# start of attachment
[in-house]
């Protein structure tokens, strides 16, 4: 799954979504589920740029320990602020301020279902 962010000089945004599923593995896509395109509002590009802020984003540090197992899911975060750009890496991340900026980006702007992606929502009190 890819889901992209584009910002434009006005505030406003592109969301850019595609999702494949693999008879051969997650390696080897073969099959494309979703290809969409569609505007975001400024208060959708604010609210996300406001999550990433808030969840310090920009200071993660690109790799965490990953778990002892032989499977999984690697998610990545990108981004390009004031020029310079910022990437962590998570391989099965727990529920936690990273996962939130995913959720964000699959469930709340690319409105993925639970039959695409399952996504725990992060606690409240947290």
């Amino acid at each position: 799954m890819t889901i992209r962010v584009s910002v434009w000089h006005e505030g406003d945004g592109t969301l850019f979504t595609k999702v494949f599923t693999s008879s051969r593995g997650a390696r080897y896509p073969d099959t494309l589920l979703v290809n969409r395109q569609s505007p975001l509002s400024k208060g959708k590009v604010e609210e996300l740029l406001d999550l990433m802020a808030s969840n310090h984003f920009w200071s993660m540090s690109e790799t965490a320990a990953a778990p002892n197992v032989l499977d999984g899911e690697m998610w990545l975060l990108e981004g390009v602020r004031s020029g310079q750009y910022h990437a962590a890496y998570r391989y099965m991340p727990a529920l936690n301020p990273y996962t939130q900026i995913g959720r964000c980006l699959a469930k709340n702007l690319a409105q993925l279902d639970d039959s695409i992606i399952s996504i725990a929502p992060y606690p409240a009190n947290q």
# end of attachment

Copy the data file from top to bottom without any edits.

[in-house]
């Protein structure tokens, strides 16, 4: 799954979504589920740029320990602020301020279902 962010000089945004599923593995896509395109509002590009802020984003540090197992899911975060750009890496991340900026980006702007992606929502009190 890819889901992209584009910002434009006005505030406003592109969301850019595609999702494949693999008879051969997650390696080897073969099959494309979703290809969409569609505007975001400024208060959708604010609210996300406001999550990433808030969840310090920009200071993660690109790799965490990953778990002892032989499977999984690697998610990545990108981004390009004031020029310079910022990437962590998570391989099965727990529920936690990273996962939130995913959720964000699959469930709340690319409105993925639970039959695409399952996504725990992060606690409240947290």
């Amino acid at each position: 799954m890819t889901i992209r962010v584009s910002v434009w000089h006005e505030g406003d945004g592109t969301l850019f979504t595609k999702v494949f599923t693999s008879s051969r593995g997650a390696r080897y896509p073969d099959t494309l589920l979703v290809n969409r395109q569609s505007p975001l509002s400024k208060g959708k590009v604010e609210e996300l740029l406001d999550l990433m802020a808030s969840n310090h984003f920009w200071s993660m540090s690109e790799t965490a320990a990953a778990p002892n197992v032989l499977d999984g899911e690697m998610w990545l975060l990108e981004g390009v602020r004031s020029g310079q750009y910022h990437a962590a890496y998570r391989y099965m991340p727990a529920l936690n301020p990273y996962t939130q900026i995913g959720r964000c980006l699959a469930k709340n702007l690319a409105q993925l279902d639970d039959s695409i992606i399952s996504i725990a929502p992060y606690p409240a009190n947290q």